Isn't there a class where doctors are taught not to say certain things?

#2 sue1234

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Posted 28 June 2012 - 08:27 PM

He sounds like the doctors I've seen!!! They act like there is no use digging deeper for the "why" or trying something to help it.

#3 arizona girl

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Posted 28 June 2012 - 08:33 PM

I'm not sure I'm right on this but I'm pretty sure an abnormal emg does mean large fiber neuropathy. Which means you are showing both large and small fiber neuropathy with the autonomic testing. You may have something called polyneuropathy. If you do have that both plasmaphersis and ivig are fda approved for that condition. I would see if you can find a neuro in your area that specialized in autoimmune neuromuscular disease. They will have ms and polyneuropathy patients and they will offer IVIG infusions as treatment.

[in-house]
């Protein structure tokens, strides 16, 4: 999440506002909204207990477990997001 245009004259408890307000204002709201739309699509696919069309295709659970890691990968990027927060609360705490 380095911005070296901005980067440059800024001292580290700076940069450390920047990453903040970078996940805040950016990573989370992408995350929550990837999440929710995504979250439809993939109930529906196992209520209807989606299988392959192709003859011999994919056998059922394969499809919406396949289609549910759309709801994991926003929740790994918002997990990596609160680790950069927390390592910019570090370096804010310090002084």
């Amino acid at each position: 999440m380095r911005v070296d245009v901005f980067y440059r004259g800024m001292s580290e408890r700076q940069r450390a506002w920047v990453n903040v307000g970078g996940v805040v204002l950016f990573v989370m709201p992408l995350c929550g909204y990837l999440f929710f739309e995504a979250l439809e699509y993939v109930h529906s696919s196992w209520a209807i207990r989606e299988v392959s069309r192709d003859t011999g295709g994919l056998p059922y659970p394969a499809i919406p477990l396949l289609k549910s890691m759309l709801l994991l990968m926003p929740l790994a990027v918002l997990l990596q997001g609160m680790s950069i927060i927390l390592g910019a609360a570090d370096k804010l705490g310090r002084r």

Did your doctor do a total quantitative immunoglobulin and igg sub panel on you? Those test are some of the tests that show primary immune disease and it doesn't have to Gu Barre!

I get ivig, it wasn't approved for the small fiber neuropathy, but then we found the immune deficiency and I qualify under that diagnosis, I also had a lot of infections with elevated WBC.

The plasmaphersis though was my first treatment and was approved by insurance for the neuropathy. The treatment also was sort of a test. I improved on the pheresis, which in a round about way proved it was autoimmune. I also now developed several autoimmune disease that show up with the immune defect.